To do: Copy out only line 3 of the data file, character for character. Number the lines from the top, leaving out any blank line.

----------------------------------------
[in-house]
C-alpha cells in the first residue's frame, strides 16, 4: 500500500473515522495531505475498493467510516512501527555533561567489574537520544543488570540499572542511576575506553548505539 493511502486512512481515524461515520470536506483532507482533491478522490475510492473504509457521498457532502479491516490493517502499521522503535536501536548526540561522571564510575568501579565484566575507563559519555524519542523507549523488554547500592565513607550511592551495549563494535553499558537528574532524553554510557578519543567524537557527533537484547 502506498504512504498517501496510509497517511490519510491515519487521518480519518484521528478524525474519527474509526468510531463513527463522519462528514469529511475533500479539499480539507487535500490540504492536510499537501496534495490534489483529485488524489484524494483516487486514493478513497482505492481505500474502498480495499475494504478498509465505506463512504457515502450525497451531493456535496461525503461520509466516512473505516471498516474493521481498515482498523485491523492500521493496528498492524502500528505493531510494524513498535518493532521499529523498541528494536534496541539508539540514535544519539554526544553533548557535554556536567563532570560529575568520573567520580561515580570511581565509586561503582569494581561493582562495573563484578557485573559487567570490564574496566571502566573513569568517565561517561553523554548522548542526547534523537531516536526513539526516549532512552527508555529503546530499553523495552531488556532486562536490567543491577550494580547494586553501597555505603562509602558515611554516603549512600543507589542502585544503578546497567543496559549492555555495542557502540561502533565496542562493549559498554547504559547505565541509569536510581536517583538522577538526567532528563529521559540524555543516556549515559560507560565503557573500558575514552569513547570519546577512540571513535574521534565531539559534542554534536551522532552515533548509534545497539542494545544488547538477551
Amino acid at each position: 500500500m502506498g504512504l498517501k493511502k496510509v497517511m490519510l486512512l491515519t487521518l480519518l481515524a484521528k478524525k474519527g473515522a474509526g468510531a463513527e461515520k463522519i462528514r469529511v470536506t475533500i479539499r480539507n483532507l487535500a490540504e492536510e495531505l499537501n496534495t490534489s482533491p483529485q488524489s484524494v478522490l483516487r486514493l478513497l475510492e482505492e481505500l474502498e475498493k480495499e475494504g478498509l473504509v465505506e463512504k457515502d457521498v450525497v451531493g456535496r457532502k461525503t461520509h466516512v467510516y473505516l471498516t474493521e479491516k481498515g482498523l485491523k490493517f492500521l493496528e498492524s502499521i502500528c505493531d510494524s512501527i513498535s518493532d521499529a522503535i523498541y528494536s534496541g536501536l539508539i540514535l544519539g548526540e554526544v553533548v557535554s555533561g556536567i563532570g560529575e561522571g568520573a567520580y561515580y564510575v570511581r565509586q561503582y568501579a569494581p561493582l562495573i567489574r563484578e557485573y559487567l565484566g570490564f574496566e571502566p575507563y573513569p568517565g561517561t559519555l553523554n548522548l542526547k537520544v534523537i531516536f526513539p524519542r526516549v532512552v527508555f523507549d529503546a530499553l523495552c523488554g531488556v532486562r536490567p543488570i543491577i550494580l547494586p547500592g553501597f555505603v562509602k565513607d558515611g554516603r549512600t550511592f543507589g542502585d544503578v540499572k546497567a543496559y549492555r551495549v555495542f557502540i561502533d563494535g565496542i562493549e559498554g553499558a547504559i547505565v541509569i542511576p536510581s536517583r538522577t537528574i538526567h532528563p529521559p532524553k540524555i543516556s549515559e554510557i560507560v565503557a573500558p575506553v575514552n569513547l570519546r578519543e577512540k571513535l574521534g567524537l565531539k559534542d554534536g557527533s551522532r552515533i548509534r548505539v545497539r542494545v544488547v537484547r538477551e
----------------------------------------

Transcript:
Amino acid at each position: 500500500m502506498g504512504l498517501k493511502k496510509v497517511m490519510l486512512l491515519t487521518l480519518l481515524a484521528k478524525k474519527g473515522a474509526g468510531a463513527e461515520k463522519i462528514r469529511v470536506t475533500i479539499r480539507n483532507l487535500a490540504e492536510e495531505l499537501n496534495t490534489s482533491p483529485q488524489s484524494v478522490l483516487r486514493l478513497l475510492e482505492e481505500l474502498e475498493k480495499e475494504g478498509l473504509v465505506e463512504k457515502d457521498v450525497v451531493g456535496r457532502k461525503t461520509h466516512v467510516y473505516l471498516t474493521e479491516k481498515g482498523l485491523k490493517f492500521l493496528e498492524s502499521i502500528c505493531d510494524s512501527i513498535s518493532d521499529a522503535i523498541y528494536s534496541g536501536l539508539i540514535l544519539g548526540e554526544v553533548v557535554s555533561g556536567i563532570g560529575e561522571g568520573a567520580y561515580y564510575v570511581r565509586q561503582y568501579a569494581p561493582l562495573i567489574r563484578e557485573y559487567l565484566g570490564f574496566e571502566p575507563y573513569p568517565g561517561t559519555l553523554n548522548l542526547k537520544v534523537i531516536f526513539p524519542r526516549v532512552v527508555f523507549d529503546a530499553l523495552c523488554g531488556v532486562r536490567p543488570i543491577i550494580l547494586p547500592g553501597f555505603v562509602k565513607d558515611g554516603r549512600t550511592f543507589g542502585d544503578v540499572k546497567a543496559y549492555r551495549v555495542f557502540i561502533d563494535g565496542i562493549e559498554g553499558a547504559i547505565v541509569i542511576p536510581s536517583r538522577t537528574i538526567h532528563p529521559p532524553k540524555i543516556s549515559e554510557i560507560v565503557a573500558p575506553v575514552n569513547l570519546r578519543e577512540k571513535l574521534g567524537l565531539k559534542d554534536g557527533s551522532r552515533i548509534r548505539v545497539r542494545v544488547v537484547r538477551e